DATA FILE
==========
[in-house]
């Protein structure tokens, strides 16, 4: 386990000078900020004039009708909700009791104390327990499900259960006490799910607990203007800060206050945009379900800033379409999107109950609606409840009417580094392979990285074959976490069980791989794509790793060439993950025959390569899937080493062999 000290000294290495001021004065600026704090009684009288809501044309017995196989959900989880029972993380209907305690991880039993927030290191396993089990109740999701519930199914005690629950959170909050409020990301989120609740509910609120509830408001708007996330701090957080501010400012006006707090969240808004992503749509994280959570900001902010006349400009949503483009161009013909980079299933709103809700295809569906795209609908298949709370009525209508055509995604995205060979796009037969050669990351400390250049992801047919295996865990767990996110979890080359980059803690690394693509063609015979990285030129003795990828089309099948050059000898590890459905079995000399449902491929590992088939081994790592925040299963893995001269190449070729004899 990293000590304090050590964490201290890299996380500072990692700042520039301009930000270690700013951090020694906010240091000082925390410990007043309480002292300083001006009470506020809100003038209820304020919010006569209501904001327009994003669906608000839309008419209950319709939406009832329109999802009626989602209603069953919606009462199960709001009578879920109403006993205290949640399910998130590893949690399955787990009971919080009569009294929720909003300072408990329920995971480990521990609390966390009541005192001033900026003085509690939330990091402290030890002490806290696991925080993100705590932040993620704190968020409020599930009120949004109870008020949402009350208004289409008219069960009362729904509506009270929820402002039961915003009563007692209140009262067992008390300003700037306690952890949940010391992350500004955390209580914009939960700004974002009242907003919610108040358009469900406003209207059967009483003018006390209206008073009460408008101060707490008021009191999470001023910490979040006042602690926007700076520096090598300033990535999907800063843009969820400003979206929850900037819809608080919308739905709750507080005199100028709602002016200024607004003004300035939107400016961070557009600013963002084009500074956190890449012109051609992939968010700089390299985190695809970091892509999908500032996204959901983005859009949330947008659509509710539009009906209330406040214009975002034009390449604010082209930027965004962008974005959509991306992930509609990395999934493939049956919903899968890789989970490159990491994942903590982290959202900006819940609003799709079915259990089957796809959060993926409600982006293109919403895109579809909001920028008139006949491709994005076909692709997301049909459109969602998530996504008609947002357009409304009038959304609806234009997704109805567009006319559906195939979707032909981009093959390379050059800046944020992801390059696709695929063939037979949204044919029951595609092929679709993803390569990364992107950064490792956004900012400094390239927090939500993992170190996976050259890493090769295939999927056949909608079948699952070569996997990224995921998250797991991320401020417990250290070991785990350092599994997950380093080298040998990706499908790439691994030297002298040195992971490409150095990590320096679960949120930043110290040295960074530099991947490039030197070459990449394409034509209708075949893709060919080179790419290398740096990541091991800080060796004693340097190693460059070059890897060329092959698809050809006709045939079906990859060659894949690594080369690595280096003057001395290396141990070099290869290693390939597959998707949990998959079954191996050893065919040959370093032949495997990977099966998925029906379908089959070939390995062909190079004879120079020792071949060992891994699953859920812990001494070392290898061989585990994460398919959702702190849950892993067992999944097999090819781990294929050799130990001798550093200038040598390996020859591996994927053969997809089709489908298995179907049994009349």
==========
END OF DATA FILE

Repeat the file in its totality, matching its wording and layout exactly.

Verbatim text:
[in-house]
């Protein structure tokens, strides 16, 4: 386990000078900020004039009708909700009791104390327990499900259960006490799910607990203007800060206050945009379900800033379409999107109950609606409840009417580094392979990285074959976490069980791989794509790793060439993950025959390569899937080493062999 000290000294290495001021004065600026704090009684009288809501044309017995196989959900989880029972993380209907305690991880039993927030290191396993089990109740999701519930199914005690629950959170909050409020990301989120609740509910609120509830408001708007996330701090957080501010400012006006707090969240808004992503749509994280959570900001902010006349400009949503483009161009013909980079299933709103809700295809569906795209609908298949709370009525209508055509995604995205060979796009037969050669990351400390250049992801047919295996865990767990996110979890080359980059803690690394693509063609015979990285030129003795990828089309099948050059000898590890459905079995000399449902491929590992088939081994790592925040299963893995001269190449070729004899 990293000590304090050590964490201290890299996380500072990692700042520039301009930000270690700013951090020694906010240091000082925390410990007043309480002292300083001006009470506020809100003038209820304020919010006569209501904001327009994003669906608000839309008419209950319709939406009832329109999802009626989602209603069953919606009462199960709001009578879920109403006993205290949640399910998130590893949690399955787990009971919080009569009294929720909003300072408990329920995971480990521990609390966390009541005192001033900026003085509690939330990091402290030890002490806290696991925080993100705590932040993620704190968020409020599930009120949004109870008020949402009350208004289409008219069960009362729904509506009270929820402002039961915003009563007692209140009262067992008390300003700037306690952890949940010391992350500004955390209580914009939960700004974002009242907003919610108040358009469900406003209207059967009483003018006390209206008073009460408008101060707490008021009191999470001023910490979040006042602690926007700076520096090598300033990535999907800063843009969820400003979206929850900037819809608080919308739905709750507080005199100028709602002016200024607004003004300035939107400016961070557009600013963002084009500074956190890449012109051609992939968010700089390299985190695809970091892509999908500032996204959901983005859009949330947008659509509710539009009906209330406040214009975002034009390449604010082209930027965004962008974005959509991306992930509609990395999934493939049956919903899968890789989970490159990491994942903590982290959202900006819940609003799709079915259990089957796809959060993926409600982006293109919403895109579809909001920028008139006949491709994005076909692709997301049909459109969602998530996504008609947002357009409304009038959304609806234009997704109805567009006319559906195939979707032909981009093959390379050059800046944020992801390059696709695929063939037979949204044919029951595609092929679709993803390569990364992107950064490792956004900012400094390239927090939500993992170190996976050259890493090769295939999927056949909608079948699952070569996997990224995921998250797991991320401020417990250290070991785990350092599994997950380093080298040998990706499908790439691994030297002298040195992971490409150095990590320096679960949120930043110290040295960074530099991947490039030197070459990449394409034509209708075949893709060919080179790419290398740096990541091991800080060796004693340097190693460059070059890897060329092959698809050809006709045939079906990859060659894949690594080369690595280096003057001395290396141990070099290869290693390939597959998707949990998959079954191996050893065919040959370093032949495997990977099966998925029906379908089959070939390995062909190079004879120079020792071949060992891994699953859920812990001494070392290898061989585990994460398919959702702190849950892993067992999944097999090819781990294929050799130990001798550093200038040598390996020859591996994927053969997809089709489908298995179907049994009349």